Officials with NOLA Public Schools, the Orleans Parish School Board and Benjamin Franklin Elementary Mathematics and Science School staff celebrated its newly renovated school building Friday (Feb. 7) at a ribbon-cutting ceremony on campus. Approximately 150 people gathered at the intimate ceremony, which also marked the return of students to the building. The event was moderated by OPSB Board Vice President Woody Koppel. “Benjamin Franklin Elementary Mathematics and Science School has stood out as one of our exceptional schools for many years,” said Henderson Lewis Jr., superintendent of NOLA Public Schools.
The Central City Library will open in its new location on Wednesday (Feb. 5) at 10 a.m.
The new branch library in the Allie Mae Williams Multi-Service Center promises to be larger and more accessible than the previous location in the Mahalia Jackson Center. The hours will expand at the new location to include Saturdays. The library will be open from 10 a.m. to 8 p.m. on Mondays through Thursdays and from 10 a.m. to 5 p.m. on Fridays and Saturdays. It will have dedicated areas for children and teens and more public computers for the community to use.
Isidore Newman School has announced a capital donation from Boysie and Joy Bollinger in support of its arts program. This gift, the second $3 million gift in Newman’s history, is the lead donation to fund construction of a state-of-the-art performing arts building on Jefferson Avenue. The 5,500-square-foot building will hold acoustically optimized rehearsal rooms for Newman’s band and choir programs as well as an art gallery for student work, according to the school. The arts project also includes the construction of a flexible black-box-inspired theater space for smaller student productions. The Bollingers make this gift as philanthropic leaders in the New Orleans community and as the grandparents of two current Newman students.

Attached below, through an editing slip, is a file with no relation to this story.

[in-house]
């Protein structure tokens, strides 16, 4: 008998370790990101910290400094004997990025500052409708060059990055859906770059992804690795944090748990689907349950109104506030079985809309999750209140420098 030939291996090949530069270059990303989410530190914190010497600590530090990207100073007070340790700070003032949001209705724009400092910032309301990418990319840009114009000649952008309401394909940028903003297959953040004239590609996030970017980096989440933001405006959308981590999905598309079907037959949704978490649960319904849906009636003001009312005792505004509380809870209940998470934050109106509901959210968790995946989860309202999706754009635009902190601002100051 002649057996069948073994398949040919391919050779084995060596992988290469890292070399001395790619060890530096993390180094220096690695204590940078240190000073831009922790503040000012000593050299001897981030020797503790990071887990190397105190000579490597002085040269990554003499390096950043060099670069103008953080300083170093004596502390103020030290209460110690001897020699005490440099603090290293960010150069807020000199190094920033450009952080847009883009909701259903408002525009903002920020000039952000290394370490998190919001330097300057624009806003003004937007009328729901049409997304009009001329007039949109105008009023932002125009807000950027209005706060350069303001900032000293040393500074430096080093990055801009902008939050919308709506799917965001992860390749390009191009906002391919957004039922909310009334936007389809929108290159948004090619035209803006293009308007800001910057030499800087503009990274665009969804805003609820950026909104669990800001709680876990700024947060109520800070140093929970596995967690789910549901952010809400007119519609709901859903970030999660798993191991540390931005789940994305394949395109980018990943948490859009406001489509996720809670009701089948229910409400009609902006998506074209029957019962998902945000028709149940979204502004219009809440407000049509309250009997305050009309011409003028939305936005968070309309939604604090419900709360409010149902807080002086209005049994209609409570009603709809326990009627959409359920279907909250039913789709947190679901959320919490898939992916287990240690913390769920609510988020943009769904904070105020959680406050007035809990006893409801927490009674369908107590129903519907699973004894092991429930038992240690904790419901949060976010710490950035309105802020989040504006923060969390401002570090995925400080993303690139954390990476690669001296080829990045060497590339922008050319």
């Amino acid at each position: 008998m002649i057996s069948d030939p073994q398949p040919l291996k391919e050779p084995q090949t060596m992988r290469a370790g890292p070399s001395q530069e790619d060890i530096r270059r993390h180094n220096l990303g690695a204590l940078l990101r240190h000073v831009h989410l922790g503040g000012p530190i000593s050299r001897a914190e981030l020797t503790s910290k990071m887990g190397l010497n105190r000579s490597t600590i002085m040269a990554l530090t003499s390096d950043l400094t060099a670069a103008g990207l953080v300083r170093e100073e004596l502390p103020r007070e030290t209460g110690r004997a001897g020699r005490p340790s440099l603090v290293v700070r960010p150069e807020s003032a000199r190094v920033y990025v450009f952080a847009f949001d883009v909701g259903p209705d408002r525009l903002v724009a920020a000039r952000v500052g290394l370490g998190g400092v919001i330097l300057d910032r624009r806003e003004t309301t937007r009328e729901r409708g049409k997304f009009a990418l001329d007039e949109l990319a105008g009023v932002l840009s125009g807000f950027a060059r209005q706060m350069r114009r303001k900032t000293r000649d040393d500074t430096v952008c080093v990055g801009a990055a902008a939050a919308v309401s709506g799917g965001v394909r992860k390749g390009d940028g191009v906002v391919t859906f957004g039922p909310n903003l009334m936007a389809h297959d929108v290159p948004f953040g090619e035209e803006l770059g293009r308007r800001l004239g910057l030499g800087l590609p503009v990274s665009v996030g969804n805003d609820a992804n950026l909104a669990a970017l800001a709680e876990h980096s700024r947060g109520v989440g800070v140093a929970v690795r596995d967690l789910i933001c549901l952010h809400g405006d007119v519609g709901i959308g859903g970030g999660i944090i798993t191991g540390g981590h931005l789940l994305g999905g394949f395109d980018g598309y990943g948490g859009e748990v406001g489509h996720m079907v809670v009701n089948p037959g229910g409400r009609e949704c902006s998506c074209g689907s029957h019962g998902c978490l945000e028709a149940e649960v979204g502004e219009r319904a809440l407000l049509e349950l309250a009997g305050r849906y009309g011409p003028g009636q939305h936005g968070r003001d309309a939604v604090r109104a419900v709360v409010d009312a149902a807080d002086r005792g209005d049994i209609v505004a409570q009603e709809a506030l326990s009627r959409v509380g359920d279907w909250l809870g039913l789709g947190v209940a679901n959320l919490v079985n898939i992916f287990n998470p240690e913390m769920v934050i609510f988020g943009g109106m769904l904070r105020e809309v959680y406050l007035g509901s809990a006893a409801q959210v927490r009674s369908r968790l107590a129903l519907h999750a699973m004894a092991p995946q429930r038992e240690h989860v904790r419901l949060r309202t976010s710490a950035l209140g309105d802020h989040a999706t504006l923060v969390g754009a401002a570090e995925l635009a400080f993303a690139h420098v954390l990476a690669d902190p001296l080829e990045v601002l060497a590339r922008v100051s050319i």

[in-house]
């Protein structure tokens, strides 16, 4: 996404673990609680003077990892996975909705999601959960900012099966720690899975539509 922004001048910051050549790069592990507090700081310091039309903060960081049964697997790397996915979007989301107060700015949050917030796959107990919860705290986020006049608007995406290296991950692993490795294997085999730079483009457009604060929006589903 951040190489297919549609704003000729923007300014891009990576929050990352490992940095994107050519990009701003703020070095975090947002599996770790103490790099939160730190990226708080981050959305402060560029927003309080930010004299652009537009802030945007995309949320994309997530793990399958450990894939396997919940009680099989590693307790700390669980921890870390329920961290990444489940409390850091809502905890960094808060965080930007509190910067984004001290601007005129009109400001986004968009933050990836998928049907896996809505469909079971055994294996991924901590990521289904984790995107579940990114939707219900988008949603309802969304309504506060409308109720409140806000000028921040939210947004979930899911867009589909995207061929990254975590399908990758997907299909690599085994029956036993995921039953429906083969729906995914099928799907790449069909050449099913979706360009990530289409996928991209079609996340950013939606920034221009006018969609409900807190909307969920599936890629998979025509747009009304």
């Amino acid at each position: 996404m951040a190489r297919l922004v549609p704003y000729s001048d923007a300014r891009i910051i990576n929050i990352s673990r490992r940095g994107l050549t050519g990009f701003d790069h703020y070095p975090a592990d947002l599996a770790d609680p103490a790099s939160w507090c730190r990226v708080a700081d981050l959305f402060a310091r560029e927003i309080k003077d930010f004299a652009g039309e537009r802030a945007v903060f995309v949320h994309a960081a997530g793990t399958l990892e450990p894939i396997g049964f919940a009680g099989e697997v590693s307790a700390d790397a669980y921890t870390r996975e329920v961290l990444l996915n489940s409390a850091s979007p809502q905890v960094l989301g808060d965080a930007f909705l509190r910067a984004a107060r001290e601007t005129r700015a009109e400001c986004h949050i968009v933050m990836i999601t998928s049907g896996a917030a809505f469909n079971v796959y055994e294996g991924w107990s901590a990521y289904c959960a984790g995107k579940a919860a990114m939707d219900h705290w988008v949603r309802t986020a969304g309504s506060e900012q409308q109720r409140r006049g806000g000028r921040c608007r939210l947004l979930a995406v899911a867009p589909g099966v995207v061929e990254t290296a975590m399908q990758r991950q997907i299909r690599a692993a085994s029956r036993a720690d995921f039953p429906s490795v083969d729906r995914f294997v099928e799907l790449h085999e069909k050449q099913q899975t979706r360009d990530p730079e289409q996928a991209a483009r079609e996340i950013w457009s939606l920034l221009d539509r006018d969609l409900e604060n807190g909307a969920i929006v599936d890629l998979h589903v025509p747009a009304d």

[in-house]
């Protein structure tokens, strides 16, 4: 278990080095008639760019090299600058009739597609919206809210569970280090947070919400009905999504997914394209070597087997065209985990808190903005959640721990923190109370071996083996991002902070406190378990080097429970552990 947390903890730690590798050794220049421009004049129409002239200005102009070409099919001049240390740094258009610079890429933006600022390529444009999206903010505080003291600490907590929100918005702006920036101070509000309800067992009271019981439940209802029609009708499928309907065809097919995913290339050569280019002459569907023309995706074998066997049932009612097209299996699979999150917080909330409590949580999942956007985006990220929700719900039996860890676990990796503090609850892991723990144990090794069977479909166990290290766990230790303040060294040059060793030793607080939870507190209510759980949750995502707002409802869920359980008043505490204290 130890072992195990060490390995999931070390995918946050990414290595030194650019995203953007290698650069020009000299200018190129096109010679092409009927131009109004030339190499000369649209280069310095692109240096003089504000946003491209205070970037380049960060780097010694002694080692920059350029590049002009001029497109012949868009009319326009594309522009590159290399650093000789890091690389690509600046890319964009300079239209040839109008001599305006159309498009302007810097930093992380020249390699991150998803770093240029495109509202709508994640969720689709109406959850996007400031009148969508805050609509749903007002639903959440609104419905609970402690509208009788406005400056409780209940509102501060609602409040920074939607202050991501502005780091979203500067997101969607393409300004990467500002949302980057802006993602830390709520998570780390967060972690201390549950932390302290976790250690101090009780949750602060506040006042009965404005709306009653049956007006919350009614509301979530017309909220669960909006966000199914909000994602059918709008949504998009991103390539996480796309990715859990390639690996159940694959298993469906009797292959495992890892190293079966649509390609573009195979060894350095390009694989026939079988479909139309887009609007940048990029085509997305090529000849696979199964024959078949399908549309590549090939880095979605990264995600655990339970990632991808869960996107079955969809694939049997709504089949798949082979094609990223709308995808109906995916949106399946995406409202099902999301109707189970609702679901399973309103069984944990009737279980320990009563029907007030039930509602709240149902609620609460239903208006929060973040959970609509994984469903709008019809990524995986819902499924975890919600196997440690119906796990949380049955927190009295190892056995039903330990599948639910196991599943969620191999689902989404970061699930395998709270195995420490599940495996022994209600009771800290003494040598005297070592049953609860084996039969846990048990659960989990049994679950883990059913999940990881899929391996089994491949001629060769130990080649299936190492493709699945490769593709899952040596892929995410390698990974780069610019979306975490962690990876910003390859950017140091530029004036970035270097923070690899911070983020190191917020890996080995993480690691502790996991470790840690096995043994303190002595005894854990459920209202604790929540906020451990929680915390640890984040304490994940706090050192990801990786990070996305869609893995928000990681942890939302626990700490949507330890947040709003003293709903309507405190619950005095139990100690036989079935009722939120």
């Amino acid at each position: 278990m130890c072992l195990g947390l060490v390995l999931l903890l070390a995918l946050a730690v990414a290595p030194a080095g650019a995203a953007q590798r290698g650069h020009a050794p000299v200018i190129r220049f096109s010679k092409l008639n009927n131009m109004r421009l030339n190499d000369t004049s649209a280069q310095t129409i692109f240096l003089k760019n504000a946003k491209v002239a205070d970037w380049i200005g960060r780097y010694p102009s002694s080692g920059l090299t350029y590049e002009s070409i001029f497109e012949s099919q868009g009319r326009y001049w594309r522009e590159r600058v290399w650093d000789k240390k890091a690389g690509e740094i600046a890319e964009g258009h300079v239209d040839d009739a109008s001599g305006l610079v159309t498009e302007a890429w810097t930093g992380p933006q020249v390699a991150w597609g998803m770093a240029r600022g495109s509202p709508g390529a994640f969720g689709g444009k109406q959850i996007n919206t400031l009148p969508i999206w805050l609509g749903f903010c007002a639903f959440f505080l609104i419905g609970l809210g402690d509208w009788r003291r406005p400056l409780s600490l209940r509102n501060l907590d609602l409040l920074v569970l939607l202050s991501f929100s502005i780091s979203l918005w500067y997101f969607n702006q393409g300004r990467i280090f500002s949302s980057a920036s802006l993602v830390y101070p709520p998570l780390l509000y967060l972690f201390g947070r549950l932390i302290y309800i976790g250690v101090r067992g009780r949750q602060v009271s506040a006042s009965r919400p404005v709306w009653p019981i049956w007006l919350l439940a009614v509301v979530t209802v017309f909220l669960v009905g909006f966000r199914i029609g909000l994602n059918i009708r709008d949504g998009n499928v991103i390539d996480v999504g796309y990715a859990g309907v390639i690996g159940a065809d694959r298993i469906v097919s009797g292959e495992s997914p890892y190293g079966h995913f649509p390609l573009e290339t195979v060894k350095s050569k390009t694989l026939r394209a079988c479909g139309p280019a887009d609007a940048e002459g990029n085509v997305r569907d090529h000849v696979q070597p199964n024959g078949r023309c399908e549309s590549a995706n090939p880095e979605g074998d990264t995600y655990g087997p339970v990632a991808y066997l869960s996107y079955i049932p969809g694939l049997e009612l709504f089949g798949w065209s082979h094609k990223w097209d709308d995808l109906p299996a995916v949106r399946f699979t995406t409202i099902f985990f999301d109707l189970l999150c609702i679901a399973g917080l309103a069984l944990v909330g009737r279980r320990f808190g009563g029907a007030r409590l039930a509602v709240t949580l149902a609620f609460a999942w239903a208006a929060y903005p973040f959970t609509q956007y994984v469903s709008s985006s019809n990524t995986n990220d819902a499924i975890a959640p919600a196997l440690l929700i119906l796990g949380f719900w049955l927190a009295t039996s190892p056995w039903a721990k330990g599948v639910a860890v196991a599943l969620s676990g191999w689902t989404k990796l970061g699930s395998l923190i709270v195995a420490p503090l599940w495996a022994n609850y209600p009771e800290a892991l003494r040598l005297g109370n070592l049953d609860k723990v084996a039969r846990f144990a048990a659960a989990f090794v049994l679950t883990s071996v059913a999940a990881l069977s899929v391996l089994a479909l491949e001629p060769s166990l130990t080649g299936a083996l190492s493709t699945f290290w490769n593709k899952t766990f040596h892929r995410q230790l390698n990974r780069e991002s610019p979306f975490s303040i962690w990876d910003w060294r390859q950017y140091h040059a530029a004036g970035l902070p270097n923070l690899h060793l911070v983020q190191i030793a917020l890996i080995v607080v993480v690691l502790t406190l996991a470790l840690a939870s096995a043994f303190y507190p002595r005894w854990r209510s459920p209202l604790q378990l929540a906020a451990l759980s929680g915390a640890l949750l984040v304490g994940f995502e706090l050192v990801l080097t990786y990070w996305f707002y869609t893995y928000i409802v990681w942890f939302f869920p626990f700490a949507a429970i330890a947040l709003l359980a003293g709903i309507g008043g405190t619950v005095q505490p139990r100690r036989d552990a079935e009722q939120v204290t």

Tulane University has won city approval to build a Tulane University Police Department substation on the previous site of the Pi Kappa Alpha Fraternity building across from The Boot Bar and Grill. The now vacant lot at 1036 Broadway is zoned as residential and required a conditional use approval to be used in a public works and safety capacity. As Uptown Messenger previously reported, the station will be a single story, 3,600-square-foot building to serve as a 24/7 command center for TUPD’s off-campus patrols. The City Council approved the conditional use by a unanimous vote on Thursday, Jan. 16, following an earlier City Planning Commission recommendation.
A request to rezone a long-shuttered corner store on Josephine Street back into commercial use is raising questions among neighbors in the Lower Garden District, who say the lack of a specific tenant and the wide range of possible uses create the potential for trouble on a vulnerable residential block. Matt Hamdan of Metairie has owned the single-story brick building at 700 Josephine St. (at the intersection with Chippewa Street) since the early 1980s, he said at a recent meeting with neighbors. He building has been vacant since before Hurricane Katrina, when he closed the corner store there before, he said. During that time, it lost its commercial zoning, and the property is now classified for two-family residential.